Cozumel: A Shopper’s Paradise
Cruise ships dock near the town of San Miguel, the sole commercial center on the island of Cozumel. It’s one of the busiest ports in the region, with upward of a dozen ships in port on any given day. There are a few different berths, but most often ships dock at International Pier, about two miles south of San Miguel. Some of the island’s best beaches are nearby, and the town is a quick taxi ride away. Hop in and tell the driver: “Take me to the Forum Shops!” It’s about a 10-minute taxi ride to the town center.
This quaint and friendly community of about 75,000 is the island’s only major center of commerce. The once sleepy town has been transformed into the No. 1 cruise ship destination in the Mexican Caribbean. The majority of the finer shops can be found along Avenue Melgar’s main stretch between the Forum Shops and Punta Langosta. Cozumel is one of the Caribbean’s best ports for shopping—and the absolute best for silver jewelry.
There is one main road in San Miguel—Avenue Rafael E. Melgar—and it runs along the waterfront in town, making it easy to find your way around. The Forum Shops are located at the far end of the shopping district, making this the ideal place to start a shopping spree. Visitors can procure outstanding deals on luxury jewelry and watches, particularly those with exotic diamonds and gemstones, as well as handcrafted Mexican silver merchandise. The streets are lined with shops, so be sure to bring your Port Shopping Map ashore to find the stores backed by the cruise line guarantee.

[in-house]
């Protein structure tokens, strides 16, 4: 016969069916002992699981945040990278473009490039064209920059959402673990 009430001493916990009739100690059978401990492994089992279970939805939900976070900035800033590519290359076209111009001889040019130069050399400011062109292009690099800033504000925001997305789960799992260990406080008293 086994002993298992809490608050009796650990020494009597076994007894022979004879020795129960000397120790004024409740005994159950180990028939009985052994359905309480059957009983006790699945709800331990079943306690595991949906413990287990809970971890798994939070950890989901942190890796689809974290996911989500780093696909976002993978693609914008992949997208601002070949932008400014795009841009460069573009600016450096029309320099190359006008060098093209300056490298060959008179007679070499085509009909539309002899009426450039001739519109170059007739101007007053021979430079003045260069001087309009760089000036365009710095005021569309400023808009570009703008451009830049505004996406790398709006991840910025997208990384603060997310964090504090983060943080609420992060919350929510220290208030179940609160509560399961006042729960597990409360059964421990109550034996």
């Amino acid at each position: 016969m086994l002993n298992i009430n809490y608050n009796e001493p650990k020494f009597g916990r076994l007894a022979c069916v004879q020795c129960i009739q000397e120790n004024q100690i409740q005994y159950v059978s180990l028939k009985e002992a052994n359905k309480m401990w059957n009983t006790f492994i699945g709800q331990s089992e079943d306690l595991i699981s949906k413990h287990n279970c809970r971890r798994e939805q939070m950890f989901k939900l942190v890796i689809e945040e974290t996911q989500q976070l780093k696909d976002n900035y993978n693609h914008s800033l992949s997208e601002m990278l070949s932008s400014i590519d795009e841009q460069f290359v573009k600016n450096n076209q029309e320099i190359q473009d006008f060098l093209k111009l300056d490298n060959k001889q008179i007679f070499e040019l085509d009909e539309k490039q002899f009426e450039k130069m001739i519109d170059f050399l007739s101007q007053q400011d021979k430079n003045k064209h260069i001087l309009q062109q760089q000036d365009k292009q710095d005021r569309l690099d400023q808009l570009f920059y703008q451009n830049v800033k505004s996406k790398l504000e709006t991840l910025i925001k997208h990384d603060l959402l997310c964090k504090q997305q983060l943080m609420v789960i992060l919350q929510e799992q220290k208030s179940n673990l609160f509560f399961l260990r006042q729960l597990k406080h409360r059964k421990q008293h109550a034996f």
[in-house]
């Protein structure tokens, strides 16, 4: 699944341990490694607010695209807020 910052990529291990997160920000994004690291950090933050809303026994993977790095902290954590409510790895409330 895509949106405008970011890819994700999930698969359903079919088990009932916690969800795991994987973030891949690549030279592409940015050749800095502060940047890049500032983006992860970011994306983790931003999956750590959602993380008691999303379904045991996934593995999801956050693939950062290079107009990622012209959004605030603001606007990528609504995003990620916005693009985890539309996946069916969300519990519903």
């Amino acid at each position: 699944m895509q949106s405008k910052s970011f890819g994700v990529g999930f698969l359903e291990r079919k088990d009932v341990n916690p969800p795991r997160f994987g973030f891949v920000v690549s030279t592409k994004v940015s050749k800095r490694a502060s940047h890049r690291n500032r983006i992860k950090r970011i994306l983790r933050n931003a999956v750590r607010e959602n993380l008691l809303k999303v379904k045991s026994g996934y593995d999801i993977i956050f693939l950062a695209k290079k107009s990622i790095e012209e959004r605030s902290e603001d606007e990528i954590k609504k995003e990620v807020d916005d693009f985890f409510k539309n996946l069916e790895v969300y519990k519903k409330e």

Punta Langosta is a unique entertainment complex and shopping mall. Items like precious stones, brand-name watches, tequila, and spices are available at prices well below U.S. retail. The whole family can delight in the daily live entertainment, which includes human statues, dancers, and mariachi bands. The Forum Shops is a two-story air-conditioned shopping center where visitors can watch local artisans diligently perfecting their crafts.
San Miguel is laid out in an easy grid around a central plaza (Plaza del Sol) that is a bit of an oasis in the midst of the bustling shopping district. It’s a great spot to settle in with a refreshing margarita for some people watching. Authentic crafts and souvenirs such as embroidered shawls, sombreros, hammocks, marionettes, handblown glass, and pottery are available throughout the city’s streets and plazas.
Dining in town is a gustatory treat as restaurants often combine traditional cuisine with their own special flair. Mouthwatering Mexican classics like tamales and enchiladas frequently appear on menus, but there are more than 90 restaurants, cantinas, and cafes offering a range of international cuisine. As Cozumel is still dominated by the fishing industry, seafood is a principal ingredient in many dishes. Pancho’s Backyard and Margaritaville, both located on the main strip, are standout eateries where the fare is consistently scrumptious.
Venture to a seaside terrace at Stingray Beach for the Interactive Chocolate Workshop. Learn about chocolate’s Mexican origins, sip wine as you sample, and make your own cocoa bar.
Explore the archaeological ruins and relics of the walled city of Tulum. After, relax at a private beach club on Mexico’s Mayan Riviera.
Hold on tight for a deep-water dorsal pull and boogie-board push. Then, encounter extremely gentle manatees.
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